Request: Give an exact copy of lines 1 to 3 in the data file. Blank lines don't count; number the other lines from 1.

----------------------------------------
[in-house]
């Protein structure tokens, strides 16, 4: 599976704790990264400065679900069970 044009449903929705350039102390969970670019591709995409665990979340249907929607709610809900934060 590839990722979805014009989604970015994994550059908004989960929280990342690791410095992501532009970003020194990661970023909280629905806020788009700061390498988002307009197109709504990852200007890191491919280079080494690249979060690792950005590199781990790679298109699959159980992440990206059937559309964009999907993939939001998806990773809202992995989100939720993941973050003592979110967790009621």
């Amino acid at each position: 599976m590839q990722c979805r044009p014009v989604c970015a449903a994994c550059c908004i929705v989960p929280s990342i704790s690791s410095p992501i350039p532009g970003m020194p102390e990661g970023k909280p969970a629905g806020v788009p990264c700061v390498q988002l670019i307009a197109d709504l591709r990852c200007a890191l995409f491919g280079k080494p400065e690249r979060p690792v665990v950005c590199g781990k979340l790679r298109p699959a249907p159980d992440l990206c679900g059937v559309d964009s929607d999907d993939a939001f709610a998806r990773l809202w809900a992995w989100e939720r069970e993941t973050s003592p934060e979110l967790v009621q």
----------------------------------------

[in-house]
């Protein structure tokens, strides 16, 4: 599976704790990264400065679900069970 044009449903929705350039102390969970670019591709995409665990979340249907929607709610809900934060 590839990722979805014009989604970015994994550059908004989960929280990342690791410095992501532009970003020194990661970023909280629905806020788009700061390498988002307009197109709504990852200007890191491919280079080494690249979060690792950005590199781990790679298109699959159980992440990206059937559309964009999907993939939001998806990773809202992995989100939720993941973050003592979110967790009621």
């Amino acid at each position: 599976m590839q990722c979805r044009p014009v989604c970015a449903a994994c550059c908004i929705v989960p929280s990342i704790s690791s410095p992501i350039p532009g970003m020194p102390e990661g970023k909280p969970a629905g806020v788009p990264c700061v390498q988002l670019i307009a197109d709504l591709r990852c200007a890191l995409f491919g280079k080494p400065e690249r979060p690792v665990v950005c590199g781990k979340l790679r298109p699959a249907p159980d992440l990206c679900g059937v559309d964009s929607d999907d993939a939001f709610a998806r990773l809202w809900a992995w989100e939720r069970e993941t973050s003592p934060e979110l967790v009621q």